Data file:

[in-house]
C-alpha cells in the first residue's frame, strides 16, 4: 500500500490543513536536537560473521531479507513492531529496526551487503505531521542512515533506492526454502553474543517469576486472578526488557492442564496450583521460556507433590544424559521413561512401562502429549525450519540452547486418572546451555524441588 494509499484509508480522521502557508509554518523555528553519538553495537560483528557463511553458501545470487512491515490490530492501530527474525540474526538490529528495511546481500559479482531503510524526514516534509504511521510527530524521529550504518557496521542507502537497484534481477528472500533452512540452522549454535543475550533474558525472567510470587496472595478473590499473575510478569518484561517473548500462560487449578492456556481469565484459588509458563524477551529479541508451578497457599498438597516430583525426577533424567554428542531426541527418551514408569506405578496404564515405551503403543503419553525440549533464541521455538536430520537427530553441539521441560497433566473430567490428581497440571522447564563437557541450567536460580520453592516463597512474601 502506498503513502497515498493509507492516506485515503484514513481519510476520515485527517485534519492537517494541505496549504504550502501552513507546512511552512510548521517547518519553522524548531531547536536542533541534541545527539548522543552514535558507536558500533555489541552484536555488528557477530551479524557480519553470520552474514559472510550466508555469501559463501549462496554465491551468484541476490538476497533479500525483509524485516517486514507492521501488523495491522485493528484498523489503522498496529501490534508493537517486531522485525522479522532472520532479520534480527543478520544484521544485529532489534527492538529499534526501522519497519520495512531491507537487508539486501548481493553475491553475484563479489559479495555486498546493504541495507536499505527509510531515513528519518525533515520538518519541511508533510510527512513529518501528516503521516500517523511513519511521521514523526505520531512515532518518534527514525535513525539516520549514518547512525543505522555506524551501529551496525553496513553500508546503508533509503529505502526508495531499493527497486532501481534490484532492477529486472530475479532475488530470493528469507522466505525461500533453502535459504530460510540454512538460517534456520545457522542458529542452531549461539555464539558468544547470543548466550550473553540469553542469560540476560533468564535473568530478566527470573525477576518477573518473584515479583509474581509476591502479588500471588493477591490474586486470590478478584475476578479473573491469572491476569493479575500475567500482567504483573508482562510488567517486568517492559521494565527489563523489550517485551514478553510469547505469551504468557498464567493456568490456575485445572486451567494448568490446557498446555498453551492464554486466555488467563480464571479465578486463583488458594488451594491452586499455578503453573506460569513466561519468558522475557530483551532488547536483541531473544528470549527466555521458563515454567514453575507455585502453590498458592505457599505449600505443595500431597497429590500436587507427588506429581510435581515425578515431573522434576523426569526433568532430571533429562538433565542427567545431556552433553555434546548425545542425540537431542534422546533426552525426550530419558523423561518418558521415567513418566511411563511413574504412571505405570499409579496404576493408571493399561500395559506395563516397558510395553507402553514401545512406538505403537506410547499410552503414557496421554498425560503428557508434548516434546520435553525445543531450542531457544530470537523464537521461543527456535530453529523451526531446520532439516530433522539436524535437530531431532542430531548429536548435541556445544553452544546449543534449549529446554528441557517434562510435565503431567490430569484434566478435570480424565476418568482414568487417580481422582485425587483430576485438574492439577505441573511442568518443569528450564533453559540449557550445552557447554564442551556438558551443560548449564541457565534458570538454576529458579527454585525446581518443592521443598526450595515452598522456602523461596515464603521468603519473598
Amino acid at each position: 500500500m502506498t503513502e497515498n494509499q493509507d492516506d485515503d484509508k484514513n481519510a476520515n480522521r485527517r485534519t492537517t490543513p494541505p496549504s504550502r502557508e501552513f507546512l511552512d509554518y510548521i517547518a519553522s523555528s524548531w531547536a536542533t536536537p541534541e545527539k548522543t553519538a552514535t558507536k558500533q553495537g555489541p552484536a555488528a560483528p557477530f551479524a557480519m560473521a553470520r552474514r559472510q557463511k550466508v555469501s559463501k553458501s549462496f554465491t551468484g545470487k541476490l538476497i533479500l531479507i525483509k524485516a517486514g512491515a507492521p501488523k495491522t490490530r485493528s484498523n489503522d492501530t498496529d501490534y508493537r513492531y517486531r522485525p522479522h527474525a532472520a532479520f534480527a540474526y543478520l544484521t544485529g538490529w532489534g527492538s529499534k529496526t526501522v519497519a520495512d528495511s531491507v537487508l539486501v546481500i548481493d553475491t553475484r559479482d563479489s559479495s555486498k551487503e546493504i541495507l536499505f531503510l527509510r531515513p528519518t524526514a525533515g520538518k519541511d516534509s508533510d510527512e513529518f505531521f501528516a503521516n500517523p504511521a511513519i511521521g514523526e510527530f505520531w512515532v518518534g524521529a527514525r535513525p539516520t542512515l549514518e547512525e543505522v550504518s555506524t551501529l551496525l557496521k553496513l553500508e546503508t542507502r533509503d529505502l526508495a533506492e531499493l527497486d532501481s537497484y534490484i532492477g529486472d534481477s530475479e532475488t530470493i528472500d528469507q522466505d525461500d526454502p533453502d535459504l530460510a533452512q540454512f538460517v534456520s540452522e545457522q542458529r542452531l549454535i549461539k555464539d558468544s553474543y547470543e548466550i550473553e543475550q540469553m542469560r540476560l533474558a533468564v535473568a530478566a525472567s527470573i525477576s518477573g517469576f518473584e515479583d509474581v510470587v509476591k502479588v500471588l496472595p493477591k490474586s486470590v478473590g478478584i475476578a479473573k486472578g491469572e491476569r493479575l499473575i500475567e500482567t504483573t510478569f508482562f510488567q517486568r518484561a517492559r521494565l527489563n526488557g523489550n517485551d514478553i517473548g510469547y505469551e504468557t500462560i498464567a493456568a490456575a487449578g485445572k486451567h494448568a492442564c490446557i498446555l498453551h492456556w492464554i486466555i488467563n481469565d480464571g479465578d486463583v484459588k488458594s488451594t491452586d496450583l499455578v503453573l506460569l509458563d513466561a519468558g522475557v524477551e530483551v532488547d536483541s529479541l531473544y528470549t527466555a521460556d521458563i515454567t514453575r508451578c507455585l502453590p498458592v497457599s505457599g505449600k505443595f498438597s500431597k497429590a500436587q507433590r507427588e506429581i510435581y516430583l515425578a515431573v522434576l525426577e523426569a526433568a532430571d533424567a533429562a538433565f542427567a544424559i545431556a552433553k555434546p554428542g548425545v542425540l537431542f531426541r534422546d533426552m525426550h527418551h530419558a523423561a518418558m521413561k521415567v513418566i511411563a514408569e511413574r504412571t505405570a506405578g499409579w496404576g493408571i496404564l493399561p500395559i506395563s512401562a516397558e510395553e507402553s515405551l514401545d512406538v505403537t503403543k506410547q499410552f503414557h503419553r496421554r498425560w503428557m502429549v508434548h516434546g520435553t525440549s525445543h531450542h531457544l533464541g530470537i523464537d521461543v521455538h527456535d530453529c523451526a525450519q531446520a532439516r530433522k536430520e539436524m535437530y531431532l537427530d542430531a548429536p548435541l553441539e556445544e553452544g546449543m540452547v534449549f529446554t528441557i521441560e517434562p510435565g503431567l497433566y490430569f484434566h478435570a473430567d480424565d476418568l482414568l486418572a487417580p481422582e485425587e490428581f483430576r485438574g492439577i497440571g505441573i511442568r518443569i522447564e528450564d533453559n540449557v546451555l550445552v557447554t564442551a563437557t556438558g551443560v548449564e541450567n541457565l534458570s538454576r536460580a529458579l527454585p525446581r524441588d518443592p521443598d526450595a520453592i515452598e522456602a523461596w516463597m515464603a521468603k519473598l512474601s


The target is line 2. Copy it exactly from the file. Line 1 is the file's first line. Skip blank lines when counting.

C-alpha cells in the first residue's frame, strides 16, 4: 500500500490543513536536537560473521531479507513492531529496526551487503505531521542512515533506492526454502553474543517469576486472578526488557492442564496450583521460556507433590544424559521413561512401562502429549525450519540452547486418572546451555524441588 494509499484509508480522521502557508509554518523555528553519538553495537560483528557463511553458501545470487512491515490490530492501530527474525540474526538490529528495511546481500559479482531503510524526514516534509504511521510527530524521529550504518557496521542507502537497484534481477528472500533452512540452522549454535543475550533474558525472567510470587496472595478473590499473575510478569518484561517473548500462560487449578492456556481469565484459588509458563524477551529479541508451578497457599498438597516430583525426577533424567554428542531426541527418551514408569506405578496404564515405551503403543503419553525440549533464541521455538536430520537427530553441539521441560497433566473430567490428581497440571522447564563437557541450567536460580520453592516463597512474601 502506498503513502497515498493509507492516506485515503484514513481519510476520515485527517485534519492537517494541505496549504504550502501552513507546512511552512510548521517547518519553522524548531531547536536542533541534541545527539548522543552514535558507536558500533555489541552484536555488528557477530551479524557480519553470520552474514559472510550466508555469501559463501549462496554465491551468484541476490538476497533479500525483509524485516517486514507492521501488523495491522485493528484498523489503522498496529501490534508493537517486531522485525522479522532472520532479520534480527543478520544484521544485529532489534527492538529499534526501522519497519520495512531491507537487508539486501548481493553475491553475484563479489559479495555486498546493504541495507536499505527509510531515513528519518525533515520538518519541511508533510510527512513529518501528516503521516500517523511513519511521521514523526505520531512515532518518534527514525535513525539516520549514518547512525543505522555506524551501529551496525553496513553500508546503508533509503529505502526508495531499493527497486532501481534490484532492477529486472530475479532475488530470493528469507522466505525461500533453502535459504530460510540454512538460517534456520545457522542458529542452531549461539555464539558468544547470543548466550550473553540469553542469560540476560533468564535473568530478566527470573525477576518477573518473584515479583509474581509476591502479588500471588493477591490474586486470590478478584475476578479473573491469572491476569493479575500475567500482567504483573508482562510488567517486568517492559521494565527489563523489550517485551514478553510469547505469551504468557498464567493456568490456575485445572486451567494448568490446557498446555498453551492464554486466555488467563480464571479465578486463583488458594488451594491452586499455578503453573506460569513466561519468558522475557530483551532488547536483541531473544528470549527466555521458563515454567514453575507455585502453590498458592505457599505449600505443595500431597497429590500436587507427588506429581510435581515425578515431573522434576523426569526433568532430571533429562538433565542427567545431556552433553555434546548425545542425540537431542534422546533426552525426550530419558523423561518418558521415567513418566511411563511413574504412571505405570499409579496404576493408571493399561500395559506395563516397558510395553507402553514401545512406538505403537506410547499410552503414557496421554498425560503428557508434548516434546520435553525445543531450542531457544530470537523464537521461543527456535530453529523451526531446520532439516530433522539436524535437530531431532542430531548429536548435541556445544553452544546449543534449549529446554528441557517434562510435565503431567490430569484434566478435570480424565476418568482414568487417580481422582485425587483430576485438574492439577505441573511442568518443569528450564533453559540449557550445552557447554564442551556438558551443560548449564541457565534458570538454576529458579527454585525446581518443592521443598526450595515452598522456602523461596515464603521468603519473598